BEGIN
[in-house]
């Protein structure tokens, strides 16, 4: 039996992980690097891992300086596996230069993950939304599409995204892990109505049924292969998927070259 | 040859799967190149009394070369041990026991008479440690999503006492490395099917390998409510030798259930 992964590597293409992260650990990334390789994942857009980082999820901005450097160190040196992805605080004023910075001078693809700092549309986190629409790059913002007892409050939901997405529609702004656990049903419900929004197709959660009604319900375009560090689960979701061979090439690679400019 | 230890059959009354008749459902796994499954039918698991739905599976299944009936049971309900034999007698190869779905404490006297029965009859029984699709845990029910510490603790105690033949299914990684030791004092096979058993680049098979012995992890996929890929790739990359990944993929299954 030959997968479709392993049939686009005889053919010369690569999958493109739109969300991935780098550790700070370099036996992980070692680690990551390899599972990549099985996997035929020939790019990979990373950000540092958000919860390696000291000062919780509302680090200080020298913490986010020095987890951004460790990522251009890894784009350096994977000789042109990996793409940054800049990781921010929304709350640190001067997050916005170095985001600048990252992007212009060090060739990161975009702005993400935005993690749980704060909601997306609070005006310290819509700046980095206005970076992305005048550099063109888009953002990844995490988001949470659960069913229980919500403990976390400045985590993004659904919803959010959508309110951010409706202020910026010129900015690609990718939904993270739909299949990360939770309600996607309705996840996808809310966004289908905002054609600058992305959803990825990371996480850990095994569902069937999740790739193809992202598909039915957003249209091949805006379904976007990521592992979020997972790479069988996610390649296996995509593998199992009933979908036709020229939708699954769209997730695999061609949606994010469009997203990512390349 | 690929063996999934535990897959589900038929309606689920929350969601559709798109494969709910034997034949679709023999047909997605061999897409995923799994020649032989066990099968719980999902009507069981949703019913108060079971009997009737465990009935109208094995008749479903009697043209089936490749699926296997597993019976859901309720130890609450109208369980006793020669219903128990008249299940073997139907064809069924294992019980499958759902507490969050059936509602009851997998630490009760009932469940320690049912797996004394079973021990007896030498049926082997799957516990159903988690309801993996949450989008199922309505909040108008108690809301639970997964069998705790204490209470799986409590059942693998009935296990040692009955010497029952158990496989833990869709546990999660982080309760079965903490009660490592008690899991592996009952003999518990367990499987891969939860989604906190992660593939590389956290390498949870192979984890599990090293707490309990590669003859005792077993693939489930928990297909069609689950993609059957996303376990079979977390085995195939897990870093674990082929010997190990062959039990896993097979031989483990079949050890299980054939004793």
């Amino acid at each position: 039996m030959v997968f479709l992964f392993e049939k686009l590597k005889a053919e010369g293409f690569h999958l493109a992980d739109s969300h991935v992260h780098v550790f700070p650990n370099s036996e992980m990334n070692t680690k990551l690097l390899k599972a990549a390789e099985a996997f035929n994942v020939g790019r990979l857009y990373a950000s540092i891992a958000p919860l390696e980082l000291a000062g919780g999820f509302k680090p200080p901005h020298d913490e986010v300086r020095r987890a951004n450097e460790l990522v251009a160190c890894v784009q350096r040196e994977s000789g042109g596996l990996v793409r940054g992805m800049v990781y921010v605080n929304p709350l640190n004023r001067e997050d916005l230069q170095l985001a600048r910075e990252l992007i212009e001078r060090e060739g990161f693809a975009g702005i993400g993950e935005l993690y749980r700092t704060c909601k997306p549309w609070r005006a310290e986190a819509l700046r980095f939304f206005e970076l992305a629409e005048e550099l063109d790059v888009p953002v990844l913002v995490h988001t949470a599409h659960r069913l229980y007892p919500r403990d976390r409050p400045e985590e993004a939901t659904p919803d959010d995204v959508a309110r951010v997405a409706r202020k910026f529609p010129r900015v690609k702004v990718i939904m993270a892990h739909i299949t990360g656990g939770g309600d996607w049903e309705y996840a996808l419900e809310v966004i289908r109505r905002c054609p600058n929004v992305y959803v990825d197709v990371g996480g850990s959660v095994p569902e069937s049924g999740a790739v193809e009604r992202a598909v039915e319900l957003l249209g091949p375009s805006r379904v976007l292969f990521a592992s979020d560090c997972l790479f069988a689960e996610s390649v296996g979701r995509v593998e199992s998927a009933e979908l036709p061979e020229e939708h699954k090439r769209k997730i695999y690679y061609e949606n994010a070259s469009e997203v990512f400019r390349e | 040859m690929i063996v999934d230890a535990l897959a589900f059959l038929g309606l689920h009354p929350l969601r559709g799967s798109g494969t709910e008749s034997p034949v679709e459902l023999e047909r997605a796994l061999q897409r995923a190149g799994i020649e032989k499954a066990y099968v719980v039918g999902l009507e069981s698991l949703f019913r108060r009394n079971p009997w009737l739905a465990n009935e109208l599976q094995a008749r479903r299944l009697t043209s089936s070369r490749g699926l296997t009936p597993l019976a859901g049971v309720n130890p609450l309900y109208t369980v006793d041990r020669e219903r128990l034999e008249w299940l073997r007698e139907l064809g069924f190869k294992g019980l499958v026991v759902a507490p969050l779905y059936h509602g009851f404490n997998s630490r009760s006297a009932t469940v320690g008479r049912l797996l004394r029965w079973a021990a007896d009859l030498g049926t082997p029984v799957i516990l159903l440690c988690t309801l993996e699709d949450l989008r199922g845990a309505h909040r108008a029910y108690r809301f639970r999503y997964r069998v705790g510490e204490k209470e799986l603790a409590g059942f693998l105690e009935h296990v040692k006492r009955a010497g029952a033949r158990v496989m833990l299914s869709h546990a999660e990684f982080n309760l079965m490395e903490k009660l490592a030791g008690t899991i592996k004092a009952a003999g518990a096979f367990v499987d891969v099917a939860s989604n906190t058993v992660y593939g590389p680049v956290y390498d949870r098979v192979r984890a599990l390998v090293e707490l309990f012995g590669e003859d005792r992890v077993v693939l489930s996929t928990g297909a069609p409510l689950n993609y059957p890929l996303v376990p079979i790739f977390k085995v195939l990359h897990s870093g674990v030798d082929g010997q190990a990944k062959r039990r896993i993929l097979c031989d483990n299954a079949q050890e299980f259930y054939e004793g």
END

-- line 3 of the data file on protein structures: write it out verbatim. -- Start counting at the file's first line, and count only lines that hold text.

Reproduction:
């Amino acid at each position: 039996m030959v997968f479709l992964f392993e049939k686009l590597k005889a053919e010369g293409f690569h999958l493109a992980d739109s969300h991935v992260h780098v550790f700070p650990n370099s036996e992980m990334n070692t680690k990551l690097l390899k599972a990549a390789e099985a996997f035929n994942v020939g790019r990979l857009y990373a950000s540092i891992a958000p919860l390696e980082l000291a000062g919780g999820f509302k680090p200080p901005h020298d913490e986010v300086r020095r987890a951004n450097e460790l990522v251009a160190c890894v784009q350096r040196e994977s000789g042109g596996l990996v793409r940054g992805m800049v990781y921010v605080n929304p709350l640190n004023r001067e997050d916005l230069q170095l985001a600048r910075e990252l992007i212009e001078r060090e060739g990161f693809a975009g702005i993400g993950e935005l993690y749980r700092t704060c909601k997306p549309w609070r005006a310290e986190a819509l700046r980095f939304f206005e970076l992305a629409e005048e550099l063109d790059v888009p953002v990844l913002v995490h988001t949470a599409h659960r069913l229980y007892p919500r403990d976390r409050p400045e985590e993004a939901t659904p919803d959010d995204v959508a309110r951010v997405a409706r202020k910026f529609p010129r900015v690609k702004v990718i939904m993270a892990h739909i299949t990360g656990g939770g309600d996607w049903e309705y996840a996808l419900e809310v966004i289908r109505r905002c054609p600058n929004v992305y959803v990825d197709v990371g996480g850990s959660v095994p569902e069937s049924g999740a790739v193809e009604r992202a598909v039915e319900l957003l249209g091949p375009s805006r379904v976007l292969f990521a592992s979020d560090c997972l790479f069988a689960e996610s390649v296996g979701r995509v593998e199992s998927a009933e979908l036709p061979e020229e939708h699954k090439r769209k997730i695999y690679y061609e949606n994010a070259s469009e997203v990512f400019r390349e | 040859m690929i063996v999934d230890a535990l897959a589900f059959l038929g309606l689920h009354p929350l969601r559709g799967s798109g494969t709910e008749s034997p034949v679709e459902l023999e047909r997605a796994l061999q897409r995923a190149g799994i020649e032989k499954a066990y099968v719980v039918g999902l009507e069981s698991l949703f019913r108060r009394n079971p009997w009737l739905a465990n009935e109208l599976q094995a008749r479903r299944l009697t043209s089936s070369r490749g699926l296997t009936p597993l019976a859901g049971v309720n130890p609450l309900y109208t369980v006793d041990r020669e219903r128990l034999e008249w299940l073997r007698e139907l064809g069924f190869k294992g019980l499958v026991v759902a507490p969050l779905y059936h509602g009851f404490n997998s630490r009760s006297a009932t469940v320690g008479r049912l797996l004394r029965w079973a021990a007896d009859l030498g049926t082997p029984v799957i516990l159903l440690c988690t309801l993996e699709d949450l989008r199922g845990a309505h909040r108008a029910y108690r809301f639970r999503y997964r069998v705790g510490e204490k209470e799986l603790a409590g059942f693998l105690e009935h296990v040692k006492r009955a010497g029952a033949r158990v496989m833990l299914s869709h546990a999660e990684f982080n309760l079965m490395e903490k009660l490592a030791g008690t899991i592996k004092a009952a003999g518990a096979f367990v499987d891969v099917a939860s989604n906190t058993v992660y593939g590389p680049v956290y390498d949870r098979v192979r984890a599990l390998v090293e707490l309990f012995g590669e003859d005792r992890v077993v693939l489930s996929t928990g297909a069609p409510l689950n993609y059957p890929l996303v376990p079979i790739f977390k085995v195939l990359h897990s870093g674990v030798d082929g010997q190990a990944k062959r039990r896993i993929l097979c031989d483990n299954a079949q050890e299980f259930y054939e004793g």